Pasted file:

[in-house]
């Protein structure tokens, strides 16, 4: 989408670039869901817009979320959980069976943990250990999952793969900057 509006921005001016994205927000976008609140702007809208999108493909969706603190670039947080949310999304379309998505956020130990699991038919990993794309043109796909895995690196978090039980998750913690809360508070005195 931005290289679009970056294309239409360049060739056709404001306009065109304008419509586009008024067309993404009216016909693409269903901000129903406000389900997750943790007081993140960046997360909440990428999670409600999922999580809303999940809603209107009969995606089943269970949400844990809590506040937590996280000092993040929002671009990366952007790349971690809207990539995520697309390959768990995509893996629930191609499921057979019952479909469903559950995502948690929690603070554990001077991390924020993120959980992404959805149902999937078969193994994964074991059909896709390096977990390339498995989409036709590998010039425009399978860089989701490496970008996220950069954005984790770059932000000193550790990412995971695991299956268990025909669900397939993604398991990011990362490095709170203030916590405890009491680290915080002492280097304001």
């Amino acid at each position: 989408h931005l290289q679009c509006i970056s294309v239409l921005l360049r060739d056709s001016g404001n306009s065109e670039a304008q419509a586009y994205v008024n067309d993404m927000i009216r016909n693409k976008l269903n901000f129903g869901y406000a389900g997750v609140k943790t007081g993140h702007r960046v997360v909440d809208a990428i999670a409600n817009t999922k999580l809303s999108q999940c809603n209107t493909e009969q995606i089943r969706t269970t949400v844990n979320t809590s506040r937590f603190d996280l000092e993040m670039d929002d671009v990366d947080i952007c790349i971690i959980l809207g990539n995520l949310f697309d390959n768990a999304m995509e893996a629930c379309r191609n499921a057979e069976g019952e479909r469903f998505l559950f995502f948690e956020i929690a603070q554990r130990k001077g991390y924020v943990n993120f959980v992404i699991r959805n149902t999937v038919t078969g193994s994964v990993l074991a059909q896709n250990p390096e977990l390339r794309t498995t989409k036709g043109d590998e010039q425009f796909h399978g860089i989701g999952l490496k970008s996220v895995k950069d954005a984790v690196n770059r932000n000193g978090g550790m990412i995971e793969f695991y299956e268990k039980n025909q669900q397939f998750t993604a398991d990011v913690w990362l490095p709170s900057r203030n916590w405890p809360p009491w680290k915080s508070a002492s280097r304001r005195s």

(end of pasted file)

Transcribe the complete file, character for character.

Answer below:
[in-house]
């Protein structure tokens, strides 16, 4: 989408670039869901817009979320959980069976943990250990999952793969900057 509006921005001016994205927000976008609140702007809208999108493909969706603190670039947080949310999304379309998505956020130990699991038919990993794309043109796909895995690196978090039980998750913690809360508070005195 931005290289679009970056294309239409360049060739056709404001306009065109304008419509586009008024067309993404009216016909693409269903901000129903406000389900997750943790007081993140960046997360909440990428999670409600999922999580809303999940809603209107009969995606089943269970949400844990809590506040937590996280000092993040929002671009990366952007790349971690809207990539995520697309390959768990995509893996629930191609499921057979019952479909469903559950995502948690929690603070554990001077991390924020993120959980992404959805149902999937078969193994994964074991059909896709390096977990390339498995989409036709590998010039425009399978860089989701490496970008996220950069954005984790770059932000000193550790990412995971695991299956268990025909669900397939993604398991990011990362490095709170203030916590405890009491680290915080002492280097304001």
């Amino acid at each position: 989408h931005l290289q679009c509006i970056s294309v239409l921005l360049r060739d056709s001016g404001n306009s065109e670039a304008q419509a586009y994205v008024n067309d993404m927000i009216r016909n693409k976008l269903n901000f129903g869901y406000a389900g997750v609140k943790t007081g993140h702007r960046v997360v909440d809208a990428i999670a409600n817009t999922k999580l809303s999108q999940c809603n209107t493909e009969q995606i089943r969706t269970t949400v844990n979320t809590s506040r937590f603190d996280l000092e993040m670039d929002d671009v990366d947080i952007c790349i971690i959980l809207g990539n995520l949310f697309d390959n768990a999304m995509e893996a629930c379309r191609n499921a057979e069976g019952e479909r469903f998505l559950f995502f948690e956020i929690a603070q554990r130990k001077g991390y924020v943990n993120f959980v992404i699991r959805n149902t999937v038919t078969g193994s994964v990993l074991a059909q896709n250990p390096e977990l390339r794309t498995t989409k036709g043109d590998e010039q425009f796909h399978g860089i989701g999952l490496k970008s996220v895995k950069d954005a984790v690196n770059r932000n000193g978090g550790m990412i995971e793969f695991y299956e268990k039980n025909q669900q397939f998750t993604a398991d990011v913690w990362l490095p709170s900057r203030n916590w405890p809360p009491w680290k915080s508070a002492s280097r304001r005195s």